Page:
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Docker Benchmarks: Ubuntu, Clear Linux, CentOS, Debian & Alpine

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  • Docker Benchmarks: Ubuntu, Clear Linux, CentOS, Debian & Alpine

    Phoronix: Docker Benchmarks: Ubuntu, Clear Linux, CentOS, Debian & Alpine

    The latest target of our Linux benchmarking at Phoronix are running various performance benchmarks under different Docker operating system images. The images used for benchmarking were the latest of Ubuntu, Clear Linux, CentOS, Debian, and Alpine while comparing the benchmark results to running on the bare metal host.

    http://www.phoronix.com/vr.php?view=23804

  • #2
    Hi there, long time reader, really nice benchmark

    What about other docker filesystems? The best atm is overlay, in terms of io.

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    • #3
      Originally posted by theonlydoo View Post
      Hi there, long time reader, really nice benchmark

      What about other docker filesystems? The best atm is overlay, in terms of io.
      While we're at it, what about OSes that are usually run inside Docker containers, like CoreOS?
      It's great to see Docker benchmarked at all, but what I (and theonlydoo) mean, is standard tests don't paint a very accurate picture.

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      • #4
        Nice benchmarks. It would also be nice to see how systemd-nspawn competes with docker regarding performance.

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        • #5
          Thanks for the nice benchmarks.

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          • #6
            Nice benchmark. However there are a couple of issues.

            The docker parameters used are not specified (would be useful to have the Dockerfile and docker command line parameters available and also the docker configuration on the file system, for instance the file system used to store the docker images). Also usually the best option anyway is to use docker volumes instead of writing direct inside the container image. Another possible issue the cpu scaling governor is indicated to be on powersave, this can be a issue along the benchmarks causing more throttling than using for instance the performance option?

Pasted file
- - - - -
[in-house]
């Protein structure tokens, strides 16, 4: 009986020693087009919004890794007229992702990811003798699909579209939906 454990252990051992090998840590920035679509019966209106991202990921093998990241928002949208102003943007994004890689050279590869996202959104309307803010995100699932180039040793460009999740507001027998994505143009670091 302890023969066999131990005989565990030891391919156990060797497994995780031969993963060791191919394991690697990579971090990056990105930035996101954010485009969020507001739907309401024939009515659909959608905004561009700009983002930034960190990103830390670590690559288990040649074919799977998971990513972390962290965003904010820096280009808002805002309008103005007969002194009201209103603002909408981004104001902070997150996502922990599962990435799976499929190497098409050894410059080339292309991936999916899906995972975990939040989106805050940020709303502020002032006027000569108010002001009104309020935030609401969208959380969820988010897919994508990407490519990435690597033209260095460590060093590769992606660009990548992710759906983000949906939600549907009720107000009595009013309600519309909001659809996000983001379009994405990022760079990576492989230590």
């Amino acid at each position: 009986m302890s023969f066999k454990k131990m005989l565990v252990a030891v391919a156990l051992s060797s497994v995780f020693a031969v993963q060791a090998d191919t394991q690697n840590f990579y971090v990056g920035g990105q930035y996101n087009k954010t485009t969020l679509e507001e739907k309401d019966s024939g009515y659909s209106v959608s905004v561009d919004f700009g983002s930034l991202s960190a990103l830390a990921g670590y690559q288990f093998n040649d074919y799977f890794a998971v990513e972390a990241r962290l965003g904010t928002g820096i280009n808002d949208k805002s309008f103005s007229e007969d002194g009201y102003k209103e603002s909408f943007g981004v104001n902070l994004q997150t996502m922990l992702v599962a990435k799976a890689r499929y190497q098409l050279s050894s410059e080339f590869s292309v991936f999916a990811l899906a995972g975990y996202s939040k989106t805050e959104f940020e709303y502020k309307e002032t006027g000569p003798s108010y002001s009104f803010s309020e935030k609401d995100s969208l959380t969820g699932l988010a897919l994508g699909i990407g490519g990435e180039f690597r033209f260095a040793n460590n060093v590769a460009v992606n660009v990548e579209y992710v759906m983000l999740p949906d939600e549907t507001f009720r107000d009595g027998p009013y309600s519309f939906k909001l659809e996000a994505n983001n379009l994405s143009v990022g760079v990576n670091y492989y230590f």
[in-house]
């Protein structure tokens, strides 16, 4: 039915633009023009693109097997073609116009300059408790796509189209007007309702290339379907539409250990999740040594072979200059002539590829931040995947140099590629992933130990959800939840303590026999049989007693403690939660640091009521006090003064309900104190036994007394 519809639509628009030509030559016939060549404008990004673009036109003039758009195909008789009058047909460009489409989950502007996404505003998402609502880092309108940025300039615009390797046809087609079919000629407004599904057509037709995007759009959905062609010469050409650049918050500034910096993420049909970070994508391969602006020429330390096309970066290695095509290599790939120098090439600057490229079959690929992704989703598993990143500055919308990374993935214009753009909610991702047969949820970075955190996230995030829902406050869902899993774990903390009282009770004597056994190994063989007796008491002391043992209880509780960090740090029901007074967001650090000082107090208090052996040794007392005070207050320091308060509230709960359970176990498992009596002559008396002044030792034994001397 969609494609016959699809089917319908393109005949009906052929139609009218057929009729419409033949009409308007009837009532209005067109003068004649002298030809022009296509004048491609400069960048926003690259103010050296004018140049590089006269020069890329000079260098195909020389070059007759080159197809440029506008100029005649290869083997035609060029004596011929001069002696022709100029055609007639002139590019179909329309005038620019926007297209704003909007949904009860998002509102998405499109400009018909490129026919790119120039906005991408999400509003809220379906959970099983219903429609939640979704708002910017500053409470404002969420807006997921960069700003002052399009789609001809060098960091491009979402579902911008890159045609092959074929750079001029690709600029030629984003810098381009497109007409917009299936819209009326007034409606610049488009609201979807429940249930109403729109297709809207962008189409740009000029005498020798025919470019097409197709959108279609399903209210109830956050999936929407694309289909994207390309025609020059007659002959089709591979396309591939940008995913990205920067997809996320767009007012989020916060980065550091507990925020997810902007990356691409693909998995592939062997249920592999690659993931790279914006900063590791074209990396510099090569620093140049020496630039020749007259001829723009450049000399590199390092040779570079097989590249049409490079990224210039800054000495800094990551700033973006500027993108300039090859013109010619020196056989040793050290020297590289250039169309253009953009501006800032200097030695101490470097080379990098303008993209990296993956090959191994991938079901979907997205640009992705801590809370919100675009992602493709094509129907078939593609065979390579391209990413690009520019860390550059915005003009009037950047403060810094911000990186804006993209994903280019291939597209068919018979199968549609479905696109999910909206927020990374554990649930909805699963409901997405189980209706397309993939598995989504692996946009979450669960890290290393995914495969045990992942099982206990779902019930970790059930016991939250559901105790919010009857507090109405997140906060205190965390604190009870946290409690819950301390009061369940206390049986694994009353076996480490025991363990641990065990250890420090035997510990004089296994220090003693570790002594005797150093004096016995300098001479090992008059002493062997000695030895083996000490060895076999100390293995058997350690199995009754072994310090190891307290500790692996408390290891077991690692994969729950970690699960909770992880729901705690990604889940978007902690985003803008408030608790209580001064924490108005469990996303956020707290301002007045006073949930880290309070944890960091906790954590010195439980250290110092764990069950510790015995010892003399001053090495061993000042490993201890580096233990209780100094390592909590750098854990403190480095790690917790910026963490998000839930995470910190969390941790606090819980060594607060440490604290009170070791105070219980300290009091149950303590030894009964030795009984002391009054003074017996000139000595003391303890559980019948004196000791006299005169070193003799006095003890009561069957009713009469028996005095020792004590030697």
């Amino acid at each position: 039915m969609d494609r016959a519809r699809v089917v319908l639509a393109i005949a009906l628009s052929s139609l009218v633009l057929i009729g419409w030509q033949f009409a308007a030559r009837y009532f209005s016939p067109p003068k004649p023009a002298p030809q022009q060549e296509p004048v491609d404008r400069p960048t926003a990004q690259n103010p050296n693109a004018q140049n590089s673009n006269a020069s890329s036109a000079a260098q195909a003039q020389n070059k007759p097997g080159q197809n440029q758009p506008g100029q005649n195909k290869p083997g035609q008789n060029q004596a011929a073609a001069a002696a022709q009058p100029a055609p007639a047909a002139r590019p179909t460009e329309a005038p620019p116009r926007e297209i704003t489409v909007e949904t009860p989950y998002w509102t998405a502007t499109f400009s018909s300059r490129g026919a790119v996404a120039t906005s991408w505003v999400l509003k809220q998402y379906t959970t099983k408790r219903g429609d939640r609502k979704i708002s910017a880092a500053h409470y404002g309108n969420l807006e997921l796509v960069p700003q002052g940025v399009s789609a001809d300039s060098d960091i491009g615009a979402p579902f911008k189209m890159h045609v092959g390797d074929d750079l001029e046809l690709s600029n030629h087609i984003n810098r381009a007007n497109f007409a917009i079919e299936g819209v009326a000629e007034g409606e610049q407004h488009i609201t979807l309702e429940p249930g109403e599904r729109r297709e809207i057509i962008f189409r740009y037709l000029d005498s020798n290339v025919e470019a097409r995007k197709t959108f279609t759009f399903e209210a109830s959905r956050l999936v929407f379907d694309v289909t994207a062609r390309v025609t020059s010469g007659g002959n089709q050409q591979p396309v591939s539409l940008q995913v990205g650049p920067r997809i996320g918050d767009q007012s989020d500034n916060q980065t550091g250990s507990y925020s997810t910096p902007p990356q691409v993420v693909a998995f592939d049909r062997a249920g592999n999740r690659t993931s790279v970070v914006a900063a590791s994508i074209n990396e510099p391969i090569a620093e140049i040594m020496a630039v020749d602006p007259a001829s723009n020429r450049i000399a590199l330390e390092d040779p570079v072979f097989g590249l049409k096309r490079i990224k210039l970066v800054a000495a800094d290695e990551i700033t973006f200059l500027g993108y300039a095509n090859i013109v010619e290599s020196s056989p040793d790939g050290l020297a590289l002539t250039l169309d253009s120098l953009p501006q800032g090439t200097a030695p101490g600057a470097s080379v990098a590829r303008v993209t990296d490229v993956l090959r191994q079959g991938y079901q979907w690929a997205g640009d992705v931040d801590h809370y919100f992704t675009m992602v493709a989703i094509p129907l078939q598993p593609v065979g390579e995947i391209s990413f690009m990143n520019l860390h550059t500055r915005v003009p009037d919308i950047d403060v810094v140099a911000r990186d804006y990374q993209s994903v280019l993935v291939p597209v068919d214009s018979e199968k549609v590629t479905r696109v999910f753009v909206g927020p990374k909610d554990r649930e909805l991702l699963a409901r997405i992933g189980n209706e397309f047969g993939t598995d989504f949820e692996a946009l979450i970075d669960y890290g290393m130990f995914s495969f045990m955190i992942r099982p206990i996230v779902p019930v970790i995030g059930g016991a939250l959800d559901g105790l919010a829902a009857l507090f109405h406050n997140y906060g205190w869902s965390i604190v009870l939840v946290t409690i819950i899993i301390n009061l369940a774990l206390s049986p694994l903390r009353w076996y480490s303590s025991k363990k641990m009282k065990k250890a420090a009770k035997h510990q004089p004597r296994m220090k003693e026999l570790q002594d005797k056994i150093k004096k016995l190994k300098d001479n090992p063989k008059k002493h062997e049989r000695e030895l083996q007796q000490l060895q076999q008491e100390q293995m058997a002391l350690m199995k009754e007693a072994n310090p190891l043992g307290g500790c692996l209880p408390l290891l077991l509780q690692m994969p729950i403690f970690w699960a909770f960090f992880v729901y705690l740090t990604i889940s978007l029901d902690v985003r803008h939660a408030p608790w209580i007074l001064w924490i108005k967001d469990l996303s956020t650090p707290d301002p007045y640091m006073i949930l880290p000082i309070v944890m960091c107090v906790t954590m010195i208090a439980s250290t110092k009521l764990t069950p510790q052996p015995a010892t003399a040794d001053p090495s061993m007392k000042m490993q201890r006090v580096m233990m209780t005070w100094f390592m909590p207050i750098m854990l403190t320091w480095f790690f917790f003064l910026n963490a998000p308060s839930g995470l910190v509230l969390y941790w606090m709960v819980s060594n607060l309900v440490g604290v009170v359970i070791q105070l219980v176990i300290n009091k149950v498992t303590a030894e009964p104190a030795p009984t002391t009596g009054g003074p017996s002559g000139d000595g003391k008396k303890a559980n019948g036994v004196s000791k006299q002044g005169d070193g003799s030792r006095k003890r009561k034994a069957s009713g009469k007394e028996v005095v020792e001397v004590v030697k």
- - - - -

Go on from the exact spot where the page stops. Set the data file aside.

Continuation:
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            • #7
              Originally posted by defaultUser View Post
              Nice benchmark. However there are a couple of issues.

              The docker parameters used are not specified (would be useful to have the Dockerfile and docker command line parameters available and also the docker configuration on the file system, for instance the file system used to store the docker images). Also usually the best option anyway is to use docker volumes instead of writing direct inside the container image. Another possible issue the cpu scaling governor is indicated to be on powersave, this can be a issue along the benchmarks causing more throttling than using for instance the performance option?
              Michael tends to use the default options of the software that he tests, which is only fair. (if there is a magic "make it go faster" option, that should really be the default after all, and most users won't switch from defaults)

              in this case he mentions he uses the standard ubuntu + latest official docker release (including those standard settings that come with that)

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              • #8
                clearLinux looks like it is doing pretty well, at least with caffe. If I wanted to adopt those modifications into Kubuntu what would be involved?

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                • #9
                  Originally posted by arjan_intel View Post

                  Michael tends to use the default options of the software that he tests, which is only fair. (if there is a magic "make it go faster" option, that should really be the default after all, and most users won't switch from defaults)

                  in this case he mentions he uses the standard ubuntu + latest official docker release (including those standard settings that come with that)
                  Even assuming default parameters this still an issue. For instance for RHEL and Fedora the default docker file system is different from the Ubuntu one. However this only cover the default docker installation on the host system. The benchmarking process to be done , probably, required Dockerfiles to specify the installation of software and to define where to run these tests.

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                  • #10
                    Originally posted by Goddard View Post
                    clearLinux looks like it is doing pretty well, at least with caffe. If I wanted to adopt those modifications into Kubuntu what would be involved?
                    Clear Linux targets Haswell+ Intel CPUs exclusively, so they can choose instructions that are fast on that hardware and absent elsewhere. Kubuntu is a general-purpose distribution, so it can't do this.

                    Clear Linux also does profile-guided optimization - watching a running program to see where it spends its time. Profile-guided optimization would probably help Kubuntu, but again, different CPUs are faster at different tasks, so which CPU should it optimize for?

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